Information security audits strengthen business operations, yet many organizations are fearful of the process. We understand organizations’ hesitance to spend the time, money, and resources on information security – but the threats are only going to get more pervasive and more sophisticated. When a company chooses to invest in information security, it’s evidence of their commitment to providing assurance to clients, prospects, regulators, and business partners. But before they choose to make that investment, they weigh their options and ask whether the audit be worth it.
Health Catalyst, a next-generation data, analytics, and decision support company committed to being a catalyst for massive sustained improvements in healthcare outcomes, sat down with us to answer one question: was the audit worth it?
Getting Rid of the Checkbox Mentality
We see many organizations get stuck in the checkbox mentality, where they view auditing as an item to be checked off on a list, rather than something than can strengthen their business. Health Catalyst believes in the value and purpose of information security auditing. Kevin Scharnhorst, Chief Information Security Officer and Vice President of Cloud Operations, says, “The value of auditing is highly dependent upon the perspective of the person going into it. If they go into it with the attitude of just checking an item off of a list so that they can just say that they’ve done it, that’s the wrong attitude. I think everybody has room to improve, and if you go in with a humble attitude, realizing that your processes aren’t perfect and you’re bringing in outside expertise to see those opportunities that you can improve, that makes it well worth it.” Every business – no matter the size, no matter the industry – can benefit from a third party’s perspective. Is the audit worth it? Is the validation worth it? Yes, the investment will be worth it, and much more than an item to be checked off on a list.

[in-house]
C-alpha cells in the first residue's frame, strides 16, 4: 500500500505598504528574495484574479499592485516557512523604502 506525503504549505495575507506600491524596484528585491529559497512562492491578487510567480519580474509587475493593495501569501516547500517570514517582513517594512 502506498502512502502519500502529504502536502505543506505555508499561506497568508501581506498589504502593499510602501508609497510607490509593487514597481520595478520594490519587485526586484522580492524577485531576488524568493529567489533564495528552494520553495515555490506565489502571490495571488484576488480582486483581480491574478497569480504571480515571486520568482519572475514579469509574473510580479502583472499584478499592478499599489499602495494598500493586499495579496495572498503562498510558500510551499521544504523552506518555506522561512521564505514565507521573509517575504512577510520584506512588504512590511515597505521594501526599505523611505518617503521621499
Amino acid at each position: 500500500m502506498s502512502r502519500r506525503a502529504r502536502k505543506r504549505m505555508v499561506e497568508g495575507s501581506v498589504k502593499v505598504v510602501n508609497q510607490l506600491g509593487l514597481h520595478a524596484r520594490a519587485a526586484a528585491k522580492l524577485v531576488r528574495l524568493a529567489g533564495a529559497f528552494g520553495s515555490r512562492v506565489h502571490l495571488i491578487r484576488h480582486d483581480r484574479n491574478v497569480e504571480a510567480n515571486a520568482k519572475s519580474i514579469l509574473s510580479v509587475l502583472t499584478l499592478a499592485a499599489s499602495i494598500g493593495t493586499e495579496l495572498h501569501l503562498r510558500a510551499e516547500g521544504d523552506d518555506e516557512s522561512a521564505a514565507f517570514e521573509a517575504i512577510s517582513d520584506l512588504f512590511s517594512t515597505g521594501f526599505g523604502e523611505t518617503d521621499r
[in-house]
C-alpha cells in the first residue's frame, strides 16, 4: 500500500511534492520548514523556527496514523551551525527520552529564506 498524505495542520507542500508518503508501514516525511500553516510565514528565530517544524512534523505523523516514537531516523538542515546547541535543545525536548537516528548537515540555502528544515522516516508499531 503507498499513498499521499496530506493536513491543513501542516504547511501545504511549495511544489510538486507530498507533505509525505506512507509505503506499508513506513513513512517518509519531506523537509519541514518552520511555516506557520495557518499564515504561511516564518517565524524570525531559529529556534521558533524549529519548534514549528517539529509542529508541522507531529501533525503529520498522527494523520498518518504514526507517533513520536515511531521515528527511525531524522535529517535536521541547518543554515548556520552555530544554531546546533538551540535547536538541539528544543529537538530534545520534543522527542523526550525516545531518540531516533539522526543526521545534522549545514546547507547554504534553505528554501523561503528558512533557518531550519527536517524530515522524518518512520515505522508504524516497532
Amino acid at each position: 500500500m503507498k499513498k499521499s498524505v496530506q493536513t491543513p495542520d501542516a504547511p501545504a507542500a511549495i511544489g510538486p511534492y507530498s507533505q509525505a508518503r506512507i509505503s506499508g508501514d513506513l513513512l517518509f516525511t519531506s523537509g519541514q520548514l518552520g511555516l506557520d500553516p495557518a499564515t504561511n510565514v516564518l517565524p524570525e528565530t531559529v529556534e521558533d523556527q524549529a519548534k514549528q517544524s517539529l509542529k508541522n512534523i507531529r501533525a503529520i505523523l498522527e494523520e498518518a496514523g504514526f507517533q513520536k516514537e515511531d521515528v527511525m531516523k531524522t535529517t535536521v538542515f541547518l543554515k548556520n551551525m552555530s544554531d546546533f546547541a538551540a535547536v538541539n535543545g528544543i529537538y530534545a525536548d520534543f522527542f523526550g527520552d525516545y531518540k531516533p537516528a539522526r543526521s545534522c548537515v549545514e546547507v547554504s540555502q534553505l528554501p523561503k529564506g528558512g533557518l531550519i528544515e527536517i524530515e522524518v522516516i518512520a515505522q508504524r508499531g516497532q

The Audit Lifecycle